Solutions are meaningful only when they solve very well thought out problems. On day 1 we narrow down on the most pressing business problems worth solving.
The pitch brings everyone in the team on the same page. In 2 minute or less, the product owner defines the 3-5 year vision for the product. Who is it for? What does it solve? What is the business opportunity?
In the next 20 minutes, the product owner then defines all foreseeable problems in the next 6 months, to ensure the team is on the right path to accomplish the mission.
Next, we create a journey map with a focus on the touch-points where the user might come in contact with the product or service. We define key stages of interaction in the journey along with activities performed by the user in each stage. Additional actors or service layers that contribute to the activities are also mapped out. A graph reflecting the emotions of the user at every touchpoint is also baked in to the map.
How Might We…
For the pitch to become a reality, it’s likely that a lot of problems will have to be addressed. In the next hour, every member of the team reviews the shared research and records all the problems they can think of in the form of “How Might We” questions. A good “How Might We” question should neither be too broad nor too narrow. The idea, is to sharply articulate specific problems without hinting at potential solutions.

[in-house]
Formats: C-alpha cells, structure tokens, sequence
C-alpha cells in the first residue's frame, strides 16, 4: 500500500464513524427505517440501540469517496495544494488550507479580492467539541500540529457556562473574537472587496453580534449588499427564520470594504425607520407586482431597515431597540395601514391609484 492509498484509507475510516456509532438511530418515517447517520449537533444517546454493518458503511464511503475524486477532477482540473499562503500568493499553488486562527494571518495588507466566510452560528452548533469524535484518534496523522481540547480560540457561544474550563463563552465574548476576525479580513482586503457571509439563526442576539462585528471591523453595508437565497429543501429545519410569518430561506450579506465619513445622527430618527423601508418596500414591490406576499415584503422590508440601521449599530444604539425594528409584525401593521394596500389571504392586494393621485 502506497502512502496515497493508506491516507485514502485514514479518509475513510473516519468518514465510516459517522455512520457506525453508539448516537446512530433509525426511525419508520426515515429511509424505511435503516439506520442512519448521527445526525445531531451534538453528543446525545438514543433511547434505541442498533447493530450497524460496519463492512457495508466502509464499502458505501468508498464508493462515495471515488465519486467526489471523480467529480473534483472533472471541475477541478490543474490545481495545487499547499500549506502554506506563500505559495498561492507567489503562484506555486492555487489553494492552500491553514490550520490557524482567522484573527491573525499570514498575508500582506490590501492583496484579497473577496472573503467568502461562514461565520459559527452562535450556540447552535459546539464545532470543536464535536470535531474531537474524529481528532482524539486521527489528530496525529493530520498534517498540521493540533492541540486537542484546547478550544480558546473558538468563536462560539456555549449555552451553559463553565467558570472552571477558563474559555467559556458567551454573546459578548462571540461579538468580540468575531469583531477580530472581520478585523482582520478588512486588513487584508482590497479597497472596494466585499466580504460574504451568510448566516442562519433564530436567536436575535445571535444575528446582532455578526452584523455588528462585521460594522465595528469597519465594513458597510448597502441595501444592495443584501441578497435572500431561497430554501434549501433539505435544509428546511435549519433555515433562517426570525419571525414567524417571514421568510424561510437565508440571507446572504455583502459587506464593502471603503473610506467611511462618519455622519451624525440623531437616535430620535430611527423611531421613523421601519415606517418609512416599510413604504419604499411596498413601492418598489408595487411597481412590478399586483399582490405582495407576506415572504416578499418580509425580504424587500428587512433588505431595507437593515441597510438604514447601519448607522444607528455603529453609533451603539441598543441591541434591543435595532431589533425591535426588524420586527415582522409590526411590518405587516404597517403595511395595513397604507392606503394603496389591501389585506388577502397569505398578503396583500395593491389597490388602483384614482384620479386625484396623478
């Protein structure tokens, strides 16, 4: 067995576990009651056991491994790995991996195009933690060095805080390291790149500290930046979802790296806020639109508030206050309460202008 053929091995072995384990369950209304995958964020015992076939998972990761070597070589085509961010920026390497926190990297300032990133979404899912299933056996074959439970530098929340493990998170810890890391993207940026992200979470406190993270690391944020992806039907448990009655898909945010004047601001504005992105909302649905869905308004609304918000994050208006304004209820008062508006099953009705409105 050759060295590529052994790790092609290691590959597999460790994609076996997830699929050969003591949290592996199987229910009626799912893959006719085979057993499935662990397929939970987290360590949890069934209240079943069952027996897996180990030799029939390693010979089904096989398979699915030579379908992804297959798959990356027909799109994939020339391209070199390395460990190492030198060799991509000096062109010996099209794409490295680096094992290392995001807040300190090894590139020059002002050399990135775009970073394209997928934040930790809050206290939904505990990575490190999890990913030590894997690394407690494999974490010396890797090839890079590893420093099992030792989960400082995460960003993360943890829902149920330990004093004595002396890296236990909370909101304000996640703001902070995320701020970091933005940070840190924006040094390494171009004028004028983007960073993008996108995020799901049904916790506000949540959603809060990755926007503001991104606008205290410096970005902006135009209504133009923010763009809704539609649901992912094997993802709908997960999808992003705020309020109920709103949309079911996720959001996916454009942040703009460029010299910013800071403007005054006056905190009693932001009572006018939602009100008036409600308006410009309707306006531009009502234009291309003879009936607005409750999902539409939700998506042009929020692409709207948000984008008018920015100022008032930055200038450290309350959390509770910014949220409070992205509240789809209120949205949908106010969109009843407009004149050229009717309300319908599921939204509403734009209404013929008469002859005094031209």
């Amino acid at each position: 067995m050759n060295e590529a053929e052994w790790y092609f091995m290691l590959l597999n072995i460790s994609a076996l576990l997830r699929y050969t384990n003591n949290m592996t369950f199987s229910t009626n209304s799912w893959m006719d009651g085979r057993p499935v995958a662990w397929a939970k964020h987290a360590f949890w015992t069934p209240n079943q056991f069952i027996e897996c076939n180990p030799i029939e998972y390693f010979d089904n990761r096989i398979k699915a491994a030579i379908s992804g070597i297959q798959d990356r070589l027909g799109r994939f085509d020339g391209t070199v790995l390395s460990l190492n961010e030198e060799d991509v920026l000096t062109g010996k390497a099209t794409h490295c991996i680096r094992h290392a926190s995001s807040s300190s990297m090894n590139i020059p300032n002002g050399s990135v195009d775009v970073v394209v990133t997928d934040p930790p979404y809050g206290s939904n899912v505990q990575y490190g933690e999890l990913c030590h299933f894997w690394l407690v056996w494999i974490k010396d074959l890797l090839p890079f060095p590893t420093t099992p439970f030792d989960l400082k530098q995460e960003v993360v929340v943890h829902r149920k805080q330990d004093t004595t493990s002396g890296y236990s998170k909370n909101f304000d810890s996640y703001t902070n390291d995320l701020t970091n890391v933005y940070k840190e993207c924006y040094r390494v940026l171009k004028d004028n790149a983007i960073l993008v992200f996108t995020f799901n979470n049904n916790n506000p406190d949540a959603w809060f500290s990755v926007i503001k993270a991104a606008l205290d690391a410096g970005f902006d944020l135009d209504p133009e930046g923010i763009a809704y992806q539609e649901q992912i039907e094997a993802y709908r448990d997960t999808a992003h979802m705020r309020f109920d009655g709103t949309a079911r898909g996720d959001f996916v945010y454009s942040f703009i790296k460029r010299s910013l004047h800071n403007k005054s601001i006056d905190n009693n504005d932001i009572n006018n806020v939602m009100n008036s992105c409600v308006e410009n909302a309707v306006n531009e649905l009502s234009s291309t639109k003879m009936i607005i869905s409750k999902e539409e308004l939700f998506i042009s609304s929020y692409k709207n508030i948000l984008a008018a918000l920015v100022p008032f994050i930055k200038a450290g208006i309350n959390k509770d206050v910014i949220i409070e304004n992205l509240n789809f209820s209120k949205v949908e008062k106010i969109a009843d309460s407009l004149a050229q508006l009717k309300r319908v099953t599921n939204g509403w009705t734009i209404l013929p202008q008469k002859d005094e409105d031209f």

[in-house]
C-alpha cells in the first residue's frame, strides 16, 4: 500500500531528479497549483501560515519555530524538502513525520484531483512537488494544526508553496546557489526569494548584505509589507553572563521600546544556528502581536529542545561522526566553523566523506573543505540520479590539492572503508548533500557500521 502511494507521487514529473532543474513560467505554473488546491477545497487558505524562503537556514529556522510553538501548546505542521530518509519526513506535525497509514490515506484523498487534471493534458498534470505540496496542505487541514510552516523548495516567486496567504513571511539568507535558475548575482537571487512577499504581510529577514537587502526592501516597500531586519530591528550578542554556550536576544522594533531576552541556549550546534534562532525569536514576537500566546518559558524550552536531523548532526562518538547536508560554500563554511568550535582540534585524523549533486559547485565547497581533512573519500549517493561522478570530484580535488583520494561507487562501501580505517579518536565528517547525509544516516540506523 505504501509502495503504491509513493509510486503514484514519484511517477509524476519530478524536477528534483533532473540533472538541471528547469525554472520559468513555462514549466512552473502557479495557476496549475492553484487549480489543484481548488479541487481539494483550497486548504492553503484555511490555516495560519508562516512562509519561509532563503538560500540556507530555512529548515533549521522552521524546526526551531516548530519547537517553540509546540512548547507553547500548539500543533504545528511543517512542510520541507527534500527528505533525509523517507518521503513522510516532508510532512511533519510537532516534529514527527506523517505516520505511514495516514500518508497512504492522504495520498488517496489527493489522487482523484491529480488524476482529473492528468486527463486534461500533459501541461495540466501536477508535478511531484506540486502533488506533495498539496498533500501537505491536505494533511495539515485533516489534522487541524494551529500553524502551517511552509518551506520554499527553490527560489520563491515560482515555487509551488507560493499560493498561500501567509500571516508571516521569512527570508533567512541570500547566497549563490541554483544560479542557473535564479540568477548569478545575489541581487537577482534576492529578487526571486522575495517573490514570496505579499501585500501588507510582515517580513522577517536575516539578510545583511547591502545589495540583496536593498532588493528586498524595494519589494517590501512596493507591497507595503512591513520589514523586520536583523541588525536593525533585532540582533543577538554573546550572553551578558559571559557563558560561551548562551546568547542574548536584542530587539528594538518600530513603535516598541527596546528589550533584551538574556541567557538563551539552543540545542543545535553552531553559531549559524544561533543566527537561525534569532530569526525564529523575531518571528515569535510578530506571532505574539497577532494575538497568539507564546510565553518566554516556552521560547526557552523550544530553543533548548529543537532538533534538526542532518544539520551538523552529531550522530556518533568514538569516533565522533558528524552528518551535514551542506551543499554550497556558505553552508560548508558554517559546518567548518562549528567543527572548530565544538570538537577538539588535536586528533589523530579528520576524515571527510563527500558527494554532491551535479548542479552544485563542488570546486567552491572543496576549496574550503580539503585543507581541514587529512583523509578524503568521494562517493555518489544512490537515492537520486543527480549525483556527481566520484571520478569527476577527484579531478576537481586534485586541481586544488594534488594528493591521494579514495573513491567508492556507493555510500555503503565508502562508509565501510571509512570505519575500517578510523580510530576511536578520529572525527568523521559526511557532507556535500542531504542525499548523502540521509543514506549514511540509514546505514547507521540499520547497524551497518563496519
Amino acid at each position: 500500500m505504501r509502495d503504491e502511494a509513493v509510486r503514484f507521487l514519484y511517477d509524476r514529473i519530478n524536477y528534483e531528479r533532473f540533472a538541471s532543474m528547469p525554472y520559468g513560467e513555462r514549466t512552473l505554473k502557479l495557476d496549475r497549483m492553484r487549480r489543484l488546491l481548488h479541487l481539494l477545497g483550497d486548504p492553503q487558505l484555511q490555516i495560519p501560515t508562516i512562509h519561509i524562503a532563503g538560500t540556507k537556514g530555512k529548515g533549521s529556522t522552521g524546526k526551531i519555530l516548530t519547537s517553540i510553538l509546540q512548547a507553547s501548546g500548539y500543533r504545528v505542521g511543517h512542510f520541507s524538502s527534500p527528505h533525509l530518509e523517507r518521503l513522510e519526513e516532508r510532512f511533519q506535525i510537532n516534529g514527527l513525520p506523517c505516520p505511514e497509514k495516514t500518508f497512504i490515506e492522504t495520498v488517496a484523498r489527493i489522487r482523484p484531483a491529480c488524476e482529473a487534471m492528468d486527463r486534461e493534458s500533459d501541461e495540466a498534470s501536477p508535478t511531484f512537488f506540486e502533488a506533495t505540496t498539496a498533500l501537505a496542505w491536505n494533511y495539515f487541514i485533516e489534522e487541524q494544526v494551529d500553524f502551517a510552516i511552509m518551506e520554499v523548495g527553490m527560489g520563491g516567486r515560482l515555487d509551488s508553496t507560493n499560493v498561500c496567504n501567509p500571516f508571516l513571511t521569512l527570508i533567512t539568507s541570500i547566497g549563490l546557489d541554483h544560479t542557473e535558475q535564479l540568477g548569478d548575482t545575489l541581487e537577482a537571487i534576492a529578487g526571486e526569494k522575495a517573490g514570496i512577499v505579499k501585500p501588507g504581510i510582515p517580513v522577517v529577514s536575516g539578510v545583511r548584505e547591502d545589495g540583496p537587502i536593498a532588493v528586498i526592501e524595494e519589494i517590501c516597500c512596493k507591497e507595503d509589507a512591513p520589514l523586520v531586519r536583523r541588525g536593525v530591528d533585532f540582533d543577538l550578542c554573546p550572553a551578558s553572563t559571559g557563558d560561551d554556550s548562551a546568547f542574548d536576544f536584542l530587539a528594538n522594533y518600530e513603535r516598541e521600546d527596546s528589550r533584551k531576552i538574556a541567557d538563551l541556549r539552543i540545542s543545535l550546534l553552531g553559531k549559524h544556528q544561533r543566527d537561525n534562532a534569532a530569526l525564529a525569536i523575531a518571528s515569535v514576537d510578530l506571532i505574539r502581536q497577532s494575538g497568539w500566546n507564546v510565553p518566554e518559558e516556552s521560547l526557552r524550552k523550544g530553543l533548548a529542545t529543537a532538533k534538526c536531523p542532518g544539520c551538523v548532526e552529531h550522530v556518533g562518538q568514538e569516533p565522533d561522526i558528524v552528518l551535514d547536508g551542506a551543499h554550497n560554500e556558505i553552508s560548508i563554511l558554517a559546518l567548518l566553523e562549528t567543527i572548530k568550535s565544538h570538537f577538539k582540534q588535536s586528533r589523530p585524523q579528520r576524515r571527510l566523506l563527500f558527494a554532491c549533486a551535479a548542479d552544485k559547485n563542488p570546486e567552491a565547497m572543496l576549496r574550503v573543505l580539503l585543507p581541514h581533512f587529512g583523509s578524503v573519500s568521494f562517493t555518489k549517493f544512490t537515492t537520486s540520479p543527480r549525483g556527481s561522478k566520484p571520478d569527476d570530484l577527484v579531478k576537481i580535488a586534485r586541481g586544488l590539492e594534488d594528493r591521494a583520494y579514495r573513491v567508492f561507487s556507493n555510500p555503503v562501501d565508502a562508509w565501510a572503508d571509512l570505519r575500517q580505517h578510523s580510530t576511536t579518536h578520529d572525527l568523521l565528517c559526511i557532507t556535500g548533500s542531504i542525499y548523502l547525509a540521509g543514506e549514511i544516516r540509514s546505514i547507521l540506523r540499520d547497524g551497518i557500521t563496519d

After going through the existing research, the team calls in experts (think people from sales, marketing, customer support etc) and interviews them, while the team continues to jot down more “How Might We” questions.
The team captures all relevant problems in one single board by going through a series of simple steps.
- Cluster and reframe: The team clusters similar “How Might We” questions under a few themes, removes duplicates and improves their articulation. This exercise should not only reduce the number of questions, but also improve their quality.
- Define success criteria: For each reframed “How Might We” question, the team defines a success criterion. For example, the success of the solution for - “How might we make the user interested in the product description?” can be measured by tracking the time she spends on the product details page during the user study. Questions that might lead to unmeasurable solutions should be dropped at this stage.
- Pick winners: The team decides on the number of problems they want to tackle in the sprint and cast their individual votes accordingly. The top 2-3 problems which receive the maximum number of votes are selected. These are the problems that the team tries solving in the next 4 days.
At the end of the day’s work, everyone is asked to come prepared the next day with a few examples of solutions that address the chosen problems. It’s a good idea to look for inspiration outside the direct problem space and see how other industries have solved similar problems.